The International Panel on Climate Change (IPCC)‘s Sixth and the most recent report on the impact of global warming on our planet, published earlier this month, reiterates many of its predecessors’ warnings: chiefly that climate change threatens global disasterWe cannot prevent it if we don’t take action. But it does have one key difference. For the first time in the institution’s history, the IPCC has included the term “colonialism” in its report’s summary.
According to the report, colonialism is a form of colonialism. ExacerbatedClimate change and its effects. Particularly, colonialism has played a significant role in increasing the severity of climate change. vulnerabilityspecific people and places to the impacts of climate change.
Since 1990, the IPCC produces scientific reports about climate change. Despite its 30 years of analysis, the IPCC has not yet discussed the links between climate change and colonialism.
The addition of one new term to the IPCC’s lexicon might not seem significant. But ColonialismIt is a complex word. Referring to the practice of acquiring full or partial control over another group’s territory, it can include the occupation of that land by settlers as well as the economic exploitation of land to benefit the colonising group.
In Australia, where I come from, British colonists invaded Aboriginal people’s land in the late 18th century and have since worked to establish a permanent settlement there. This was not a peaceful process. It involved violent acts, including dispossession widespread massacresThe Aboriginal and Torres Strait Islander People, Forcible removalof those people who have fled their land, and the Forcible separationChildren from their families.
It is not enough to connect climate change with acts of colonisation. Researchers Have been shown, for example, that the scale of bushfires in Australia today – including the catastrophic Fires in 2019-20 – is not being exacerbated by climate change alone. It’s also amplified by the colonial displacementThe expulsion of Indigenous people from their lands, and the disruption of their lives Land management practicesThat controlled burning can be used skillfully to help landscapes flourish.
This is why it’s significant that the term colonialism is not only included within the full, more technical part of the latest report. It’s also included within the concise “Summary for policymakers”, the most widely cited and read part of the IPCC’s reports.
The IPCC has connected climate change and colonialism in this summary. It is sending a message that governments and policymakers around the world must acknowledge the legacy of colonialism when addressing climate change. It’s a message that also acknowledges how the Climate justice movementhas long fought for recognition of the inequal climate change effects on different groups of people.
The IPCC has finally decided to acknowledge this link for a variety of reasons. The people most impacted by colonisation have campaigned for – and gained greater access to – the IPCC’s process of creating reports. The previous reports were critiquedFor those who lack authors from Indigenous groups and non Western nations.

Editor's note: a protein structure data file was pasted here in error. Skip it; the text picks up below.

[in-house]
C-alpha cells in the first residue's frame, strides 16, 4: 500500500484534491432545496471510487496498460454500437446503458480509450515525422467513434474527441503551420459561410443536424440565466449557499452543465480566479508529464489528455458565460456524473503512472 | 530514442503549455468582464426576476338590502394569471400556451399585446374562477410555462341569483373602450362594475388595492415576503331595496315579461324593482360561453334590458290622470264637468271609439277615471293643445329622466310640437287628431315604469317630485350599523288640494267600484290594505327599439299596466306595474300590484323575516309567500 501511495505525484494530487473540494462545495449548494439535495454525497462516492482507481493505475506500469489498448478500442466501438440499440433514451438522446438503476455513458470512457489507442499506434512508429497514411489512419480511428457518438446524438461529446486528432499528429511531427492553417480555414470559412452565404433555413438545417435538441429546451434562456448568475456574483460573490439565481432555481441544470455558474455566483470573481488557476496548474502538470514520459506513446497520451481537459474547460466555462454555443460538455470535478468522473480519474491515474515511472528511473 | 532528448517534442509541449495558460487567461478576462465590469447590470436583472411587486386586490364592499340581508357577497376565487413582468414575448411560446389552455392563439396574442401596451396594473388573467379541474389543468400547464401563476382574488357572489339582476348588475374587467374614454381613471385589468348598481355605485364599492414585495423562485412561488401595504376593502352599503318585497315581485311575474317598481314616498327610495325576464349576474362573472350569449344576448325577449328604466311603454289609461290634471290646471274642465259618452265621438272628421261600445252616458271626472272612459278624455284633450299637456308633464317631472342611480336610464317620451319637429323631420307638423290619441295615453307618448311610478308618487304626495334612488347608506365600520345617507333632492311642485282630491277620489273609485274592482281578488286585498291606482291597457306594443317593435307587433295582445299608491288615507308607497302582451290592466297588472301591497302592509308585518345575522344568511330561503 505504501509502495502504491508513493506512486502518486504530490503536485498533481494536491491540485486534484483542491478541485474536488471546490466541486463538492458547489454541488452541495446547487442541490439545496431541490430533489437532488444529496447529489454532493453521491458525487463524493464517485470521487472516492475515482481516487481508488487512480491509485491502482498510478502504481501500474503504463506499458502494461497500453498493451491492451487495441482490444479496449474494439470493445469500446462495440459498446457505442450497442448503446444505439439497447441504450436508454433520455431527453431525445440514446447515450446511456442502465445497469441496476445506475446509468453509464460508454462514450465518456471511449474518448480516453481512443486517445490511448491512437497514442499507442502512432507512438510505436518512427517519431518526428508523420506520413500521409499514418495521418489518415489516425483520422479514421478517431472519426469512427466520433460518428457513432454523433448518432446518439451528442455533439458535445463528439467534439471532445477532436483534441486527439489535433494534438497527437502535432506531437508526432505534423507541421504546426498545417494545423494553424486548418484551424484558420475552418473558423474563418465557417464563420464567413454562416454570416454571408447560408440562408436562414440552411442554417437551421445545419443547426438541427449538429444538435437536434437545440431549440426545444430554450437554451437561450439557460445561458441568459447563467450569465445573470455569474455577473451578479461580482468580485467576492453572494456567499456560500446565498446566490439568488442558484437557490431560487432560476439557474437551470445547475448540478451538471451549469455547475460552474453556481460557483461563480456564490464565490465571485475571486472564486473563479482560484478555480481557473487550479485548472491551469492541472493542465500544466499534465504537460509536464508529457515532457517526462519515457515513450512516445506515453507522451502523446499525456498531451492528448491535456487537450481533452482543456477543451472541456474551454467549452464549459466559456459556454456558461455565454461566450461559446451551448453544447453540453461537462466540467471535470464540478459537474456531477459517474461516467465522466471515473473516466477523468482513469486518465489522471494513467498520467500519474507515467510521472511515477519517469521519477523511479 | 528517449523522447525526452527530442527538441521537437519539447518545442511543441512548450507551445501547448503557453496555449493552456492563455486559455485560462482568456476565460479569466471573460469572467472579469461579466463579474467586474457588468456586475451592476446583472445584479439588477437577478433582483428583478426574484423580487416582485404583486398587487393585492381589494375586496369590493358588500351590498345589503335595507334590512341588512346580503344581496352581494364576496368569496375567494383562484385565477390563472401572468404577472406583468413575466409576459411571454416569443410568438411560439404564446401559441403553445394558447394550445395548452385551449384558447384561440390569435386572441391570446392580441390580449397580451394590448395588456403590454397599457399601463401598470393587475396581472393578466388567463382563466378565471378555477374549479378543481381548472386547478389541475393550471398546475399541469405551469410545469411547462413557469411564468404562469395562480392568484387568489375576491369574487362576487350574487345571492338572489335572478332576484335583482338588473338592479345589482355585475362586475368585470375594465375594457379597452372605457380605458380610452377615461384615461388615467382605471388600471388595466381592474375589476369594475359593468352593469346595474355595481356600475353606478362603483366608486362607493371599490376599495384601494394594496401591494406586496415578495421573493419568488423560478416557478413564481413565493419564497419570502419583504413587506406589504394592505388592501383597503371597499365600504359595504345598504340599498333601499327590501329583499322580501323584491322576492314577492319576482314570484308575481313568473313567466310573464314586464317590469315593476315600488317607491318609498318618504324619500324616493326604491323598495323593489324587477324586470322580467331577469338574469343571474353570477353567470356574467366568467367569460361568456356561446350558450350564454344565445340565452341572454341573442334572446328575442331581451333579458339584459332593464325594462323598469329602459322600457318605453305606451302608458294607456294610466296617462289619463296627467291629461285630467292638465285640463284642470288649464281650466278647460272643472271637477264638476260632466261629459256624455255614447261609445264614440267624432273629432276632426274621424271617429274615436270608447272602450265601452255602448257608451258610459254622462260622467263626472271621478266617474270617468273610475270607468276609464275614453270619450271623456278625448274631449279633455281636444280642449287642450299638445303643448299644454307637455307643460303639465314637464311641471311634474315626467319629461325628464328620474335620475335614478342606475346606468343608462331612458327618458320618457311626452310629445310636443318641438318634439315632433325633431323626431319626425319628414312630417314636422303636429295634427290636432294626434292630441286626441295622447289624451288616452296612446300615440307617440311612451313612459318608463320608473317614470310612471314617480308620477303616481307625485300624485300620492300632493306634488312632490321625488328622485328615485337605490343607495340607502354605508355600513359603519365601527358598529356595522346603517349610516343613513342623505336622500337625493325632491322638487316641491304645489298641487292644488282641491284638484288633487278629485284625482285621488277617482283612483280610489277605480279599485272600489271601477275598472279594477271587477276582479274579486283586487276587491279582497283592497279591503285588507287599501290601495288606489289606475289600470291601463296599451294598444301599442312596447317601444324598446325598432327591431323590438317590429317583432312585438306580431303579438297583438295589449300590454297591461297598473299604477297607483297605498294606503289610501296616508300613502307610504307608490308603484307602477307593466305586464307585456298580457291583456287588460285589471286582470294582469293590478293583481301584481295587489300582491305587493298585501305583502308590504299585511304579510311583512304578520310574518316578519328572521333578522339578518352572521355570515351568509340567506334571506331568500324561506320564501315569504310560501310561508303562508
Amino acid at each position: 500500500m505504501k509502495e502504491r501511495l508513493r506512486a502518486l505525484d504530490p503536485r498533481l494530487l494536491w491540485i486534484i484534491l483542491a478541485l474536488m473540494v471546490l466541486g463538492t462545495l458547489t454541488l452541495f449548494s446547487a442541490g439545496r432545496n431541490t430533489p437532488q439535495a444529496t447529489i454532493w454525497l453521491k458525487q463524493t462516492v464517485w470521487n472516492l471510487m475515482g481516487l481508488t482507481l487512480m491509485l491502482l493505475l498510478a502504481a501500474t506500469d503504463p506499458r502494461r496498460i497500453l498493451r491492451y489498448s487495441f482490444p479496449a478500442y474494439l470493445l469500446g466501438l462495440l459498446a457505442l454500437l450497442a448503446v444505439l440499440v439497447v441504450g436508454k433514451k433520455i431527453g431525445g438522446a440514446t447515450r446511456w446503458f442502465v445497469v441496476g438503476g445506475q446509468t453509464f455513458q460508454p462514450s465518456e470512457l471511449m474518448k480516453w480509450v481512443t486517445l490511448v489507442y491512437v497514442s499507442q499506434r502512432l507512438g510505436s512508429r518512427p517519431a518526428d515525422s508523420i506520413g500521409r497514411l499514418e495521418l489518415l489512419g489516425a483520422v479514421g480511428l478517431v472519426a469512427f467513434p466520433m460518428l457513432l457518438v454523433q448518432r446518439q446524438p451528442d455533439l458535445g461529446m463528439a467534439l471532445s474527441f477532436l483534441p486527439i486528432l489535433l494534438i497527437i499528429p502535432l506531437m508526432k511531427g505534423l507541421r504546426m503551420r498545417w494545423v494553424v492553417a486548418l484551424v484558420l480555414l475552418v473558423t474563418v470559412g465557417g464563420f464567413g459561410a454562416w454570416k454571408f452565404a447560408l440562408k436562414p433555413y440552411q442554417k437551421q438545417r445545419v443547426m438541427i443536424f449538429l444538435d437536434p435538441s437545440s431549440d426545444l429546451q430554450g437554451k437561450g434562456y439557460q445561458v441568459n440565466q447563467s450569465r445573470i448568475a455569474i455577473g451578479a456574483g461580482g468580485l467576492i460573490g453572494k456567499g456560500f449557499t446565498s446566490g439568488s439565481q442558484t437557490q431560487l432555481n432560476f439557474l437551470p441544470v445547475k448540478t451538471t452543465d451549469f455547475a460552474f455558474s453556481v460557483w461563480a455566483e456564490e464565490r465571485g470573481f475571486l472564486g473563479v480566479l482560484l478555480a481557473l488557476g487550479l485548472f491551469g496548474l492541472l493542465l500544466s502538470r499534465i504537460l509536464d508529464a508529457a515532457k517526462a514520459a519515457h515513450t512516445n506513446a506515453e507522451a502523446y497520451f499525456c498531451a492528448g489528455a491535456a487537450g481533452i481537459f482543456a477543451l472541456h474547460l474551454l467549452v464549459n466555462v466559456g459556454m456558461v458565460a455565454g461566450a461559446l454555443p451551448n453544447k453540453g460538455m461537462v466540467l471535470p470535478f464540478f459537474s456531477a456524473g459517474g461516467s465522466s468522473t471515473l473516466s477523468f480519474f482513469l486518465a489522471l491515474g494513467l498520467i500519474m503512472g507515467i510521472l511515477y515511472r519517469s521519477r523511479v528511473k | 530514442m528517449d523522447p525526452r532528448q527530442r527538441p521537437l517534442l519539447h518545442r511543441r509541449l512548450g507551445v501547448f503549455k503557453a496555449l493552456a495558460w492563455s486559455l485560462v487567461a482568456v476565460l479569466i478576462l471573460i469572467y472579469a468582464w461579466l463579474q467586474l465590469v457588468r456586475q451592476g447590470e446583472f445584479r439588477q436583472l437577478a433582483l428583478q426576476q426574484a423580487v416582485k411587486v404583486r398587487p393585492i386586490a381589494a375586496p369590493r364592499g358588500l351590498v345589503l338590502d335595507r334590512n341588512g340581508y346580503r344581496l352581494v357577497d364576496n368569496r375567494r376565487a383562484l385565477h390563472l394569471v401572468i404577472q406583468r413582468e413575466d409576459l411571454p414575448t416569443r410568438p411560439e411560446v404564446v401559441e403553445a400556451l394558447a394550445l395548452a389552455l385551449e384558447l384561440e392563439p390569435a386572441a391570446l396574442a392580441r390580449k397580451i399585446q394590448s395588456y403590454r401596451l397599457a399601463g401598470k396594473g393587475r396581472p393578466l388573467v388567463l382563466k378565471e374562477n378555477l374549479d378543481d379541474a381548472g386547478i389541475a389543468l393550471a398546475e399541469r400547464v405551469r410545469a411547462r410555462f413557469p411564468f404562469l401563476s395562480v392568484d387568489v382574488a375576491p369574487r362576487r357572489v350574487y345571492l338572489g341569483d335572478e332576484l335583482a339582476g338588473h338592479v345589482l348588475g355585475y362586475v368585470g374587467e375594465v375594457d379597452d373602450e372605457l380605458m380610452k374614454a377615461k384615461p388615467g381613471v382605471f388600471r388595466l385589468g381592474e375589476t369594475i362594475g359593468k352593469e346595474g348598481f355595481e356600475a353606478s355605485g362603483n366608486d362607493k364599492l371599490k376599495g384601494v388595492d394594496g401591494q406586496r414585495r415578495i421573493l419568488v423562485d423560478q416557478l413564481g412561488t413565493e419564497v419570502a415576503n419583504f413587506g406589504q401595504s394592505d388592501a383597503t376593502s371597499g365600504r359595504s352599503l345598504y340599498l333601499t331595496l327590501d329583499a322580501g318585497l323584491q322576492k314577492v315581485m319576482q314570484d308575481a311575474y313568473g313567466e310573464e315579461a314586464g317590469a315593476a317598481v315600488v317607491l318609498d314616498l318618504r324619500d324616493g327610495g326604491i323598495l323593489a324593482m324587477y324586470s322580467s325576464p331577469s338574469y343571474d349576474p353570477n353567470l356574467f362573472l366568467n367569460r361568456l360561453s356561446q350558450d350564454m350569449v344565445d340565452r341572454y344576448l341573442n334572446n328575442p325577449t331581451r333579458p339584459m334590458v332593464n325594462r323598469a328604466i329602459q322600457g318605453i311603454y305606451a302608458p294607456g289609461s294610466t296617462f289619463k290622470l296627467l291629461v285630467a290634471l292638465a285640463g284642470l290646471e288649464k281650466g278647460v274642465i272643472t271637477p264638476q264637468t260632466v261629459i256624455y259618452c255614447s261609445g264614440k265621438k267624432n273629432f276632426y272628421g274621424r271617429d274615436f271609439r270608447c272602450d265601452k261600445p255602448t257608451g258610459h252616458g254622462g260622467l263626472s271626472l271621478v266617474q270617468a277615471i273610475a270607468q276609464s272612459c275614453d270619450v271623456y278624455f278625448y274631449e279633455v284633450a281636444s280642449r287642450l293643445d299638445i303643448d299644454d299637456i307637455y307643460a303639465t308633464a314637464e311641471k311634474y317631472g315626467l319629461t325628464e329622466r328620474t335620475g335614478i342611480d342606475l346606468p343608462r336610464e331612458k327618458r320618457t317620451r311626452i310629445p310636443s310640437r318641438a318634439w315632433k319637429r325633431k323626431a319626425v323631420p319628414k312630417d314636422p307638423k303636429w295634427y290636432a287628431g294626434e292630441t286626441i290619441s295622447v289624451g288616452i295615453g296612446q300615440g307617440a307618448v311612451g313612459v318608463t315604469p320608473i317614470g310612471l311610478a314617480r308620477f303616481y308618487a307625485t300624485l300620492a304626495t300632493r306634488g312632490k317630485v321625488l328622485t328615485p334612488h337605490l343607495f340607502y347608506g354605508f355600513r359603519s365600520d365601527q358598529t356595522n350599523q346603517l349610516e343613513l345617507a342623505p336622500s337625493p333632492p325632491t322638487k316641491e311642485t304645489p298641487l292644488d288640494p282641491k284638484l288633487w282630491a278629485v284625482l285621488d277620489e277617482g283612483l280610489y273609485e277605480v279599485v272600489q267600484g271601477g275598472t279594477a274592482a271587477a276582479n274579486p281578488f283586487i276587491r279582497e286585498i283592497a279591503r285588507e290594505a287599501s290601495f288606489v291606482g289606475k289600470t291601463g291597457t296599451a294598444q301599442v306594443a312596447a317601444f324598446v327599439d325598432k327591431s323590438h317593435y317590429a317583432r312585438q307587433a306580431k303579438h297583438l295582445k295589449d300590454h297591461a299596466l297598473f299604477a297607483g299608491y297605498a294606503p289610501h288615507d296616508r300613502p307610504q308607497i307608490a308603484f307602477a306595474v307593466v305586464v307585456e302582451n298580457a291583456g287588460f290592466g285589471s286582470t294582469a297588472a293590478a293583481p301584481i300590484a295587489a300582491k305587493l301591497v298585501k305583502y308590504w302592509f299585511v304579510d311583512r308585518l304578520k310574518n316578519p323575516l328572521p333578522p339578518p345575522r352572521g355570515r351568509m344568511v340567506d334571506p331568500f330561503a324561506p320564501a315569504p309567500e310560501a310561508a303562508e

Colonialism was a disaster. The facts prove it
According to the latest report, however, approximately 44% of authors are from “developing countries and countries with economies in transition”, up from 37% in the previous report. Authors also hail from more diverse disciplinary Backgrounds, including anthropology and history as well as science, economics, and philosophy.
Since the IPCC released its fifth report in 2014 it has been steadily growing in literature that shows the connection between colonialism and climate change. For example, the Potawatomi philosopher is a climate justice scholar. Kyle WhyteFor his research on direct connections between environmental damage and dispossessing Indigenous peoples of their land, he is cited as a source in the latest report.
Yet for all the significance of the IPCC’s new acknowledgement, it is only one part of the latest report that develops this connection. Three sections of the IPCC report are produced by different parties working groups. The first section examines climate change’s physical science; the second discusses its impacts; and the third discusses potential ways to mitigate these effects. Only the second section deals with colonialism.
As a historian of climate knowledge, I’d argue that an analysis of colonialism should also be included in the First section covering climate science.
ResearchIt is becoming more apparent that climate science is rooted both in imperialism, colonialism, and is being used to justify it. Deborah R. Coen is a historian Has shownThe origins of key elements of climate change science today can be traced back to the Imperial ambitionsThe 19th Century Habsburg Empire. For example, it was Habsburg imperialist politics that helped scientists understand the relationship between local storm development and atmospheric circulation.
What’s more, much of the historic meteorological data that contemporary climate scientists rely on was produced by colonising powers. Take the data Scientists extractedThese logbooks were found on mid-19th-century English ships. This information was part of an Make an effortto improve the connection between territories colonized by British Empire and speed up the exploitation of other people’s land and water.
The IPCC’s approach to these connections between colonialism and climate change remains to be determined. I do hope it will soon recognize colonialism in all its working groups. It is clear that the connections between climate change, colonialism and colonialism are numerous and require us to confront a number of uncomfortable legacies.